On the first night of the quest, the entire company is captured by three trolls, who plan to eat them. However, Gandalf arrives, imitating the trolls' voices and causing them to fight amongst themselves until the sun rises, which turns them to stone. As Bilbo searches for supplies in their cave, he meets an injured elf, Lianna (Jennifer Hale), who he assists by finding her healing potion. He also finds a dagger, which he calls Sting. The party then move on to the Elven city of Rivendell, where Elrond tells them of a secret entrance into the Lonely Mountain. They then head to the Misty Mountains. During the night, they are attacked by goblins, and Bilbo is knocked unconscious. He awakens alone and lost. As he wanders through the underground passages, he finds a ring, and encounters a creature named Gollum (Daran Norris). Gollum makes a deal with Bilbo; they will play a game of riddles. If Gollum wins, he will eat Bilbo, but if Bilbo wins, Gollum will show him the way out. Bilbo wins the game, and Gollum says he must get something before he can lead Bilbo out. He then realizes his ring is gone. Bilbo puts the ring on and discovers it makes its wearer invisible. An infuriated Gollum runs to the exit to try to stop Bilbo leaving, unwittingly leading the invisible Bilbo out. He reunites with the dwarves and Gandalf, but the party are then attacked by a groups of goblins and wargs. They climb to the tops of the trees, and are rescued by a band of eagles, who drop them off near Mirkwood Forest.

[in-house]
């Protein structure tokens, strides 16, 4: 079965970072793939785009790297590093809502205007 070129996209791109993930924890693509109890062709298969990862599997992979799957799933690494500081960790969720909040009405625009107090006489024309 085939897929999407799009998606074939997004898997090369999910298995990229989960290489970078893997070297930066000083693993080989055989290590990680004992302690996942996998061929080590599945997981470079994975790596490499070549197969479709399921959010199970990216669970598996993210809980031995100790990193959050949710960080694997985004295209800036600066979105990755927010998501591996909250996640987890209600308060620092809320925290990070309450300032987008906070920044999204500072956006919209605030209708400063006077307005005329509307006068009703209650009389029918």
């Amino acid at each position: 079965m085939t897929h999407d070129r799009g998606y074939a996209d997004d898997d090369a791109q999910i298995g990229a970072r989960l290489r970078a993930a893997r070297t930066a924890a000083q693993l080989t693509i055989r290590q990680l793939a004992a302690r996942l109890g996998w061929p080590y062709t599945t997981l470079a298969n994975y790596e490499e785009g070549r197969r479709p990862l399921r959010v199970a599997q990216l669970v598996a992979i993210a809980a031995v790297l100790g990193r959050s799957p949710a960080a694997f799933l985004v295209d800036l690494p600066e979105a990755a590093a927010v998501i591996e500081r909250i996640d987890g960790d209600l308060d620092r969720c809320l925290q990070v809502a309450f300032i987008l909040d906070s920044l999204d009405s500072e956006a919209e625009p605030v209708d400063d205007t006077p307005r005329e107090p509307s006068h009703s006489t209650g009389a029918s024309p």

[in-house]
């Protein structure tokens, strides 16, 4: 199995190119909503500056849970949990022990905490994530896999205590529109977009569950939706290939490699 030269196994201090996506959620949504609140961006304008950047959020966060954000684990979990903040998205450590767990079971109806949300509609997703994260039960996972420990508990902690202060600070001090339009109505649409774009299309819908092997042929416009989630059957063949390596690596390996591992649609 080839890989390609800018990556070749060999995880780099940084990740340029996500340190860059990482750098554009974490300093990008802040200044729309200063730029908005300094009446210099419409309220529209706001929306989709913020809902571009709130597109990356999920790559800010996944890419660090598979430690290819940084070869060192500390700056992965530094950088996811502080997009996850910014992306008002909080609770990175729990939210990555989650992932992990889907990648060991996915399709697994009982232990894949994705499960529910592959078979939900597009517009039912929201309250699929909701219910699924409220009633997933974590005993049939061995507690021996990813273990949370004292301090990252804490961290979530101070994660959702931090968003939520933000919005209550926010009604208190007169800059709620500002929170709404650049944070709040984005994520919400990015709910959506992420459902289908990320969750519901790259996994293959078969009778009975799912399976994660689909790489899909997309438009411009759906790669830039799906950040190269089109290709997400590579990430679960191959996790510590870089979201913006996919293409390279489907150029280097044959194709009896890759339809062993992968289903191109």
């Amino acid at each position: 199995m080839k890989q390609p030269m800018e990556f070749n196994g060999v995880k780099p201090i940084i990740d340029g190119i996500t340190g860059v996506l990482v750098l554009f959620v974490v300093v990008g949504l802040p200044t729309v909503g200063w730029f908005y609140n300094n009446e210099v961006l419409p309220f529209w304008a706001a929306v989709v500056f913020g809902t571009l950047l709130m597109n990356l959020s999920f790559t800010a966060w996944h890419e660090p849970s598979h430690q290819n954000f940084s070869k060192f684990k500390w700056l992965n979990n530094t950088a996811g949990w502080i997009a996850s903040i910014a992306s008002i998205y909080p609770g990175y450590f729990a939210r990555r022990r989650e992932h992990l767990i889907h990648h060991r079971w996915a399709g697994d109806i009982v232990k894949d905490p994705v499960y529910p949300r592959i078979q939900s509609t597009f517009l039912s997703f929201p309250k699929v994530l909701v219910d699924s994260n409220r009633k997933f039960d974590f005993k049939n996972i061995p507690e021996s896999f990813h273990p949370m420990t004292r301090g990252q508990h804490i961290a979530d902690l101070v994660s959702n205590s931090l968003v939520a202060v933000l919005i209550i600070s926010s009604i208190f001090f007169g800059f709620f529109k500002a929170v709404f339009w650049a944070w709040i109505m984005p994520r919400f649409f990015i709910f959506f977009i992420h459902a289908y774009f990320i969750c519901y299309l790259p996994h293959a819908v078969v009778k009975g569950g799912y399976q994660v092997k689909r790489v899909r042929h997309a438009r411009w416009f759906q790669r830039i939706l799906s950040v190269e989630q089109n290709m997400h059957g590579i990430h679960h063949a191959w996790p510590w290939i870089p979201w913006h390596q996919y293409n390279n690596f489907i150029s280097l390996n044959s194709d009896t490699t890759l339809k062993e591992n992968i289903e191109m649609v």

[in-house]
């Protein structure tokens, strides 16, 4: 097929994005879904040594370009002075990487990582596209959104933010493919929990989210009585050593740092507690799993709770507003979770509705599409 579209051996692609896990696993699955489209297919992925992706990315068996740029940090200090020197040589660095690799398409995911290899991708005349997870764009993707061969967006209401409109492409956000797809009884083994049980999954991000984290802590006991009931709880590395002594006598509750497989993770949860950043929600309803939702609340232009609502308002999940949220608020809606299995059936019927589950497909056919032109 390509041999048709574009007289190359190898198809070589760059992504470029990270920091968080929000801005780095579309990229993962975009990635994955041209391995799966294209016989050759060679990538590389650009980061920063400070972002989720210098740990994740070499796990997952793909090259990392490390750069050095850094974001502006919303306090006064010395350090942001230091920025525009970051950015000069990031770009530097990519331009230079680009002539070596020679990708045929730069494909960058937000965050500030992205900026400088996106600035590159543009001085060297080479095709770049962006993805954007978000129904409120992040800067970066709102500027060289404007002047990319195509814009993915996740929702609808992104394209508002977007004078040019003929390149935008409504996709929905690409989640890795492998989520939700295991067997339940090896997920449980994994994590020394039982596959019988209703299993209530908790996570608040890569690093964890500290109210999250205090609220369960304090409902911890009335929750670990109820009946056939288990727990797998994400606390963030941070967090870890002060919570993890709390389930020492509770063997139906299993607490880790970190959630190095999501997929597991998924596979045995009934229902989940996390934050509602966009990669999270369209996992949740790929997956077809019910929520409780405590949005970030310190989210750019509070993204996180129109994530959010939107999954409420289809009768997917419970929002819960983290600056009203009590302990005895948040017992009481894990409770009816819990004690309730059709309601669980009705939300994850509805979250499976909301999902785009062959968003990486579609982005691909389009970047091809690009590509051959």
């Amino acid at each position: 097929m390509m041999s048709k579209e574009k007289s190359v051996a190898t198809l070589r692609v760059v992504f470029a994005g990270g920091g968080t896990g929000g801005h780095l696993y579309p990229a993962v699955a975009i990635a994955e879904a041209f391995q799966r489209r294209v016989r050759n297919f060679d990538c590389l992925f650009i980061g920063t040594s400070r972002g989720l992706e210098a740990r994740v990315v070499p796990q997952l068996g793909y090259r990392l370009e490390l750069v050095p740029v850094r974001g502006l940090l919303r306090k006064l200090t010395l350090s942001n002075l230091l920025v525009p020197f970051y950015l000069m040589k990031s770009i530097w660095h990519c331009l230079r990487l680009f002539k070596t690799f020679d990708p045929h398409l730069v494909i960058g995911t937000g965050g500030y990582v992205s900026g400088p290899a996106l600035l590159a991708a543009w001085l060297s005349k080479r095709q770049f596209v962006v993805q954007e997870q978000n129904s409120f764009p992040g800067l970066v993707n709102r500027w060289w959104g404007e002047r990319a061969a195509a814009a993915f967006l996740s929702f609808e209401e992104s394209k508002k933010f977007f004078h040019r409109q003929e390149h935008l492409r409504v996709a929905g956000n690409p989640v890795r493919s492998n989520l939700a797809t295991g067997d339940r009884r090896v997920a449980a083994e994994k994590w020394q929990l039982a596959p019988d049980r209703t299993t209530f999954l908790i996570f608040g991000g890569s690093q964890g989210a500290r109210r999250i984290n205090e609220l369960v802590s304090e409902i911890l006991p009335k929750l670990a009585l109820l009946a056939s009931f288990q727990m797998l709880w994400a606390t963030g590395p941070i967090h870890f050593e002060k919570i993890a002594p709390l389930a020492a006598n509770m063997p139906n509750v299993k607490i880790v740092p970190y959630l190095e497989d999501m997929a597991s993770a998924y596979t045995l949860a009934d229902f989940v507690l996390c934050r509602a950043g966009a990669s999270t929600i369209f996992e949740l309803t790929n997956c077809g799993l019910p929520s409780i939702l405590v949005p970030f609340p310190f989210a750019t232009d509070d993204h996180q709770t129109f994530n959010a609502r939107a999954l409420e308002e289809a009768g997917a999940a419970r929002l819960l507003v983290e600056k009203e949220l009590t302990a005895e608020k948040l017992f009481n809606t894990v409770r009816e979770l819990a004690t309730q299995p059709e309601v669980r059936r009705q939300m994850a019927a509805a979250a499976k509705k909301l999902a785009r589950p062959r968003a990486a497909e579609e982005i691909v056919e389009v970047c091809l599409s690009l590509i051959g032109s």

Gandalf leaves after showing the group the path through the forest and warning them never to leave it. After several days, however, the dwarves are running low on supplies, and see a group of Wood Elves enjoying a feast. They run into the forest towards the elves, but become lost and separated. Bilbo encounters Corwin (Michael Ensign), a man from Lake-town, whose party has been killed by the Great Spiders living in the forest, and who have also taken the dwarves. Bilbo is able to rescue them, but as soon as he does so, the dwarves are captured by Wood Elves and placed in the dungeons of Thranduil, who wants to know why they are in the forest. Thorin, however, refuses to say anything, enraging Thranduil. Using the ring, Bilbo enters Thranduil's hall, where he meets Lianna. With her assistance, he is able to free the dwarves by sealing them into barrels which are sent down the river to Lake-town.